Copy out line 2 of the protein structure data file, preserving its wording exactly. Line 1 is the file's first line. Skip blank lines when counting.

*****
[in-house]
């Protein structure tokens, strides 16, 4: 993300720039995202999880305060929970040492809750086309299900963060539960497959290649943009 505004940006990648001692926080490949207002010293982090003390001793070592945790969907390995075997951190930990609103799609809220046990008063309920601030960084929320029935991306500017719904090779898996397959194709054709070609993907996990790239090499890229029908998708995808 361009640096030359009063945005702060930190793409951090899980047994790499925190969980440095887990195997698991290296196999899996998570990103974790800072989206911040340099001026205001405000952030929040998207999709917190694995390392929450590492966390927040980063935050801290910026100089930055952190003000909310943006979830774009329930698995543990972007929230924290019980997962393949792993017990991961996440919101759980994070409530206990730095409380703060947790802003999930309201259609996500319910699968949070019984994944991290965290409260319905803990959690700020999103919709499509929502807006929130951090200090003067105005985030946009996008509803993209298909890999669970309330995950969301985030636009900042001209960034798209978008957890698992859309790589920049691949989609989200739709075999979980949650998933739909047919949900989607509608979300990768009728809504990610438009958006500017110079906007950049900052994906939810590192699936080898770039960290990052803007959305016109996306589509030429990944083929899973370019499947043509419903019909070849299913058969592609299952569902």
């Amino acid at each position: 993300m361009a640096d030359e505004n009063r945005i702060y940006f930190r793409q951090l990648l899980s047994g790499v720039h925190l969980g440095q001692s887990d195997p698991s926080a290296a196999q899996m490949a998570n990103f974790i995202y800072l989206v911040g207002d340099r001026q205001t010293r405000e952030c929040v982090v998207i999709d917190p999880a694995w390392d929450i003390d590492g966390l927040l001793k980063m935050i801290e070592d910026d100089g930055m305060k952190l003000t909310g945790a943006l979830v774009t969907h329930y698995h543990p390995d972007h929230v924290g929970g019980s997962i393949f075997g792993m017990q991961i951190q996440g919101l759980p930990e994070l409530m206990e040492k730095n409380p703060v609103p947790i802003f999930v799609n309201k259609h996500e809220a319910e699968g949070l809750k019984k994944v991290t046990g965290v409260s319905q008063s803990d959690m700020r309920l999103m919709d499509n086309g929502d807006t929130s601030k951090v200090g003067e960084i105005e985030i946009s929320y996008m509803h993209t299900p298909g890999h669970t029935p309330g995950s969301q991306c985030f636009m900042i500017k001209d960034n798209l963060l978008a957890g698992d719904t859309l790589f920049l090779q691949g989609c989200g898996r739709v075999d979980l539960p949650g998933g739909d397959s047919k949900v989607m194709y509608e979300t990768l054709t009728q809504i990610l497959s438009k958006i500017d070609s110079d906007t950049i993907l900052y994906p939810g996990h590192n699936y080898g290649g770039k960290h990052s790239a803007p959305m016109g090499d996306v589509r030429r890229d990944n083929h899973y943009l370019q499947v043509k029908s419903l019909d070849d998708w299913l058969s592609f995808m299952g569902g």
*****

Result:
């Protein structure tokens, strides 16, 4: 993300720039995202999880305060929970040492809750086309299900963060539960497959290649943009 505004940006990648001692926080490949207002010293982090003390001793070592945790969907390995075997951190930990609103799609809220046990008063309920601030960084929320029935991306500017719904090779898996397959194709054709070609993907996990790239090499890229029908998708995808 361009640096030359009063945005702060930190793409951090899980047994790499925190969980440095887990195997698991290296196999899996998570990103974790800072989206911040340099001026205001405000952030929040998207999709917190694995390392929450590492966390927040980063935050801290910026100089930055952190003000909310943006979830774009329930698995543990972007929230924290019980997962393949792993017990991961996440919101759980994070409530206990730095409380703060947790802003999930309201259609996500319910699968949070019984994944991290965290409260319905803990959690700020999103919709499509929502807006929130951090200090003067105005985030946009996008509803993209298909890999669970309330995950969301985030636009900042001209960034798209978008957890698992859309790589920049691949989609989200739709075999979980949650998933739909047919949900989607509608979300990768009728809504990610438009958006500017110079906007950049900052994906939810590192699936080898770039960290990052803007959305016109996306589509030429990944083929899973370019499947043509419903019909070849299913058969592609299952569902």